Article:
Release Date: May 30, 2014
BUFFALO, N.Y. – With an Xbox controller in hand, University at Buffalo students will drive a model Mars rover over rocky terrain.
Only they’re not playing a video game. The students have designed and assembled their own robotic vehicle, including a custom made 3-D printed arm, to compete in a contest June 3 at NASA’s Johnson Space Center in Houston, Texas.
Sponsored by NASA and the National Institute of Aerospace, the RASC-AL Exploration Robo-Ops Competition features eight teams of undergraduate and graduate students from UB, the Massachusetts Institute of Technology, the University at California-Berkeley and other schools.
The teams must build a rover that can navigate a series of obstacles in NASA Johnson’s Rockyard, a test area that simulates Mars. Among the tasks the robot must complete: climb a 30-degree slope, cross sand and gravel pits, and collect rock samples up to 8 centimeters.
The catch? Although each team can send three students and a faculty advisor to Houston, the rover must be controlled remotely by students at the team’s university.
The UB Space Bulls, which includes 16 engineering and communications students, will send commands to their rover, Astraeus I, over the Internet from UB’s North Campus.
The Space Bulls plan to live stream the contest on June 3 at the following Web address: http://www.ustream.tv/channel/robo-ops.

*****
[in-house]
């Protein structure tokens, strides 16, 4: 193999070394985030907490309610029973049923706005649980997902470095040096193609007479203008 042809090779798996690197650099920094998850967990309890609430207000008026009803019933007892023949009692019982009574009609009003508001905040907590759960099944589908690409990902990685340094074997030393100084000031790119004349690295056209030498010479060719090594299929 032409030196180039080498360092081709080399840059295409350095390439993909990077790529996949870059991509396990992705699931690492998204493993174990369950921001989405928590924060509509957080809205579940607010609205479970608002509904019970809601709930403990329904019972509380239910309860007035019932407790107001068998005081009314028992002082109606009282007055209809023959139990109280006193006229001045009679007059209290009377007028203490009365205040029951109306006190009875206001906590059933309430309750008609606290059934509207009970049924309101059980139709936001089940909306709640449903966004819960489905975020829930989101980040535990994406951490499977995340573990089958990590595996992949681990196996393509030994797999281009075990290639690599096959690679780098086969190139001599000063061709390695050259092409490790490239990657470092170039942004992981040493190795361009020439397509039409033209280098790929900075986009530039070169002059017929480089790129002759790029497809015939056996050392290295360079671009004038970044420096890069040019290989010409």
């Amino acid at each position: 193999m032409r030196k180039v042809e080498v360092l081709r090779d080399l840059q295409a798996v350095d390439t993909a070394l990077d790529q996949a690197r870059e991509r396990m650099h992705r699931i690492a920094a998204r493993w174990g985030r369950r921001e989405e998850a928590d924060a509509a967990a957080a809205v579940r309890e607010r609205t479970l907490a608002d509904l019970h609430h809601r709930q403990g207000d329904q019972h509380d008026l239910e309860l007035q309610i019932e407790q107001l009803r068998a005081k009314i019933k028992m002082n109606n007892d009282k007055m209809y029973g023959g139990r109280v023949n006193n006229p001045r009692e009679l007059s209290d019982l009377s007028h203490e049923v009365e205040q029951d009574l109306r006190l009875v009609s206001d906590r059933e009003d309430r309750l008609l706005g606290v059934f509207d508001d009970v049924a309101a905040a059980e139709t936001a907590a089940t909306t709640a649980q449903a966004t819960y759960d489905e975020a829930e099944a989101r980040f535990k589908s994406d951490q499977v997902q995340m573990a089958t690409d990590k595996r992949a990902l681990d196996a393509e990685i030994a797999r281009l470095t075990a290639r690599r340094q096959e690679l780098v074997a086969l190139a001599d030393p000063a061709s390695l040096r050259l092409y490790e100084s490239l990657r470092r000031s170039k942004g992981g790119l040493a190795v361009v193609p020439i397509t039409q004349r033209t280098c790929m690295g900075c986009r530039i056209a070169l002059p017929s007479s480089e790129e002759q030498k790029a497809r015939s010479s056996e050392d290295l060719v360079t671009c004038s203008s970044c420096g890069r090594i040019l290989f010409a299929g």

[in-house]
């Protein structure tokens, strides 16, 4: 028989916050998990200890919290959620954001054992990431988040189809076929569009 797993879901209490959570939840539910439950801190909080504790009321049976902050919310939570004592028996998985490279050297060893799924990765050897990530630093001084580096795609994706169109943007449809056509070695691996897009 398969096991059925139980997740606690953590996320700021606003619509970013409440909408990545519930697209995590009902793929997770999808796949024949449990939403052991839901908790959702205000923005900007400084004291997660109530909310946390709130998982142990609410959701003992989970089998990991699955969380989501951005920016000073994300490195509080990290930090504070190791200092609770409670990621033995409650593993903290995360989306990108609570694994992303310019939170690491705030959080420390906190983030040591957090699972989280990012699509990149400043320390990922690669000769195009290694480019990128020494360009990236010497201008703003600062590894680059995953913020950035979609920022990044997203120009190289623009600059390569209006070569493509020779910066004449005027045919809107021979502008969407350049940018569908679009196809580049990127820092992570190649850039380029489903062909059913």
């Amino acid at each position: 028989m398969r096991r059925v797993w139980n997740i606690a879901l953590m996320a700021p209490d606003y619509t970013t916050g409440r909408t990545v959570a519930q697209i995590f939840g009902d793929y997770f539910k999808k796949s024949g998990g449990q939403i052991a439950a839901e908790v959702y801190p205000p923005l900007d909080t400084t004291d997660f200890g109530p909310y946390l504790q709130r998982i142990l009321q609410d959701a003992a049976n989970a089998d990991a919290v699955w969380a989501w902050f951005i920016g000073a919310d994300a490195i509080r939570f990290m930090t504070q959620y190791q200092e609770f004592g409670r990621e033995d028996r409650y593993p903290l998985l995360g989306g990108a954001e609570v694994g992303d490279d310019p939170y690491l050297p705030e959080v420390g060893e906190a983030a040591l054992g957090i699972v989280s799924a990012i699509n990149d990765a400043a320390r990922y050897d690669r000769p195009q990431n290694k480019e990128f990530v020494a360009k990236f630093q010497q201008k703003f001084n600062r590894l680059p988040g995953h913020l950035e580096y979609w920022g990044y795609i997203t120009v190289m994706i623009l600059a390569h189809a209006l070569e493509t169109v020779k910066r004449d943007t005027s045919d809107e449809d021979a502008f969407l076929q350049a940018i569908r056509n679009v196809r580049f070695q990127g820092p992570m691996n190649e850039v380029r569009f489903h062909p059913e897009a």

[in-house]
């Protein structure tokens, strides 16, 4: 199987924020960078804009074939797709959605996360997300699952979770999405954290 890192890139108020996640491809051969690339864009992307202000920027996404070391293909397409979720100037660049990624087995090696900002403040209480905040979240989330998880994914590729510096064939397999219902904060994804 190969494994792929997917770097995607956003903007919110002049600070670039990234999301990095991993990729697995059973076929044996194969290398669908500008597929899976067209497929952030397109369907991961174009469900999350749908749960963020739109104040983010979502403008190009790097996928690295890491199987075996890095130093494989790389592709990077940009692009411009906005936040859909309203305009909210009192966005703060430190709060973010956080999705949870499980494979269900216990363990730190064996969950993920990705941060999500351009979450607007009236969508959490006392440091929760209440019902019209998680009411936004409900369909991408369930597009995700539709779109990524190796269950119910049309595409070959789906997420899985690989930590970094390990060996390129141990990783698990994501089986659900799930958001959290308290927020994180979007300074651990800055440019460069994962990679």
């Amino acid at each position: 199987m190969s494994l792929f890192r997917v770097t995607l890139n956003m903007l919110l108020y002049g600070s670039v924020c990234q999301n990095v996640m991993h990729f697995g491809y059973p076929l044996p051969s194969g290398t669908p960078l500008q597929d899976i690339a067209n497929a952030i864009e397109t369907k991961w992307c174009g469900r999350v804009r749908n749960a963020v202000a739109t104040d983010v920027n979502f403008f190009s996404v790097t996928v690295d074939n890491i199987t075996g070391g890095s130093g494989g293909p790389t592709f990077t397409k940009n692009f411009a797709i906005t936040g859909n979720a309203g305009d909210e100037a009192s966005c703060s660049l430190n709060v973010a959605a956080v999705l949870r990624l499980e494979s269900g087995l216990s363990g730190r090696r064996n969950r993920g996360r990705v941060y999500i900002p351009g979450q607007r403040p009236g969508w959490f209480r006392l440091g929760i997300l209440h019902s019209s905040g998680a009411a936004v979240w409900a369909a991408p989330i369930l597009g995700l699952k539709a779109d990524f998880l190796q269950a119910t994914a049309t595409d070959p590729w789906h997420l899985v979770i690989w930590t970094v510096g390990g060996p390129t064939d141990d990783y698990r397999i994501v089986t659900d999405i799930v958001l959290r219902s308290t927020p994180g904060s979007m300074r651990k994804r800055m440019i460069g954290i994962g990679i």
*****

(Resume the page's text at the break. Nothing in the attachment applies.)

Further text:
There is also a YouTube page for more videos at: http://www.youtube.com/channel/UC4YCL5XrDmo9lU_pVko6Ggg
Media interested in viewing the robot and speaking with the students should contact Marcene Robinson, Office of University Communications, at 716-207-5814 or email@example.com.
According to contest rules, the rover must be less than 1 meter long, 1 meter wide and 1/2 meter tall.
The UB vehicle features four-wheel drive, an independent suspension system on each wheel and tank-style steering. Although most parts were purchased, students built the suspension, wheels and mechanical arm. The latter was fabricated in a UB engineering lab with a 3-D printer.
Four cameras on the rover will relay live footage between UB and the NASA center.
The Space Bulls competed in two previous rover competitions but did not win. This year’s entry, however, is promising. Astraeus I is larger than previous rovers and it’s able to drive over 10 centimeter rocks. The vehicle also can climb 60-degree inclines, double the rockyard slopes.
The team works under the guidance of Kevin Burke, PhD, and Jennifer Zirnheld, PhD, both assistant professors in the Department of Electrical Engineering.
“It’s amazing to see theory from the classroom, hobbies and a desire to do something cool merge to bring students and faculty together to accomplish tasks that seem simplistic, yet have such huge implications to the space exploration experience for NASA, and aspiring engineers and computer scientists,” says Burke.
Each team received $10,000 to cover travel expenses, equipment purchases and software. The top three winners will receive a cash prize of $6,000, $3,000 and $2,000, respectively. And, of course, bragging rights.
“I’m excited about going to Houston,” says William Dell’Anno, Space Bulls team leader and 2014 electrical engineering graduate. “I get to go to the Johnson Space Center, meet great engineers and watch the rover. It’s a great end to my time here at UB.”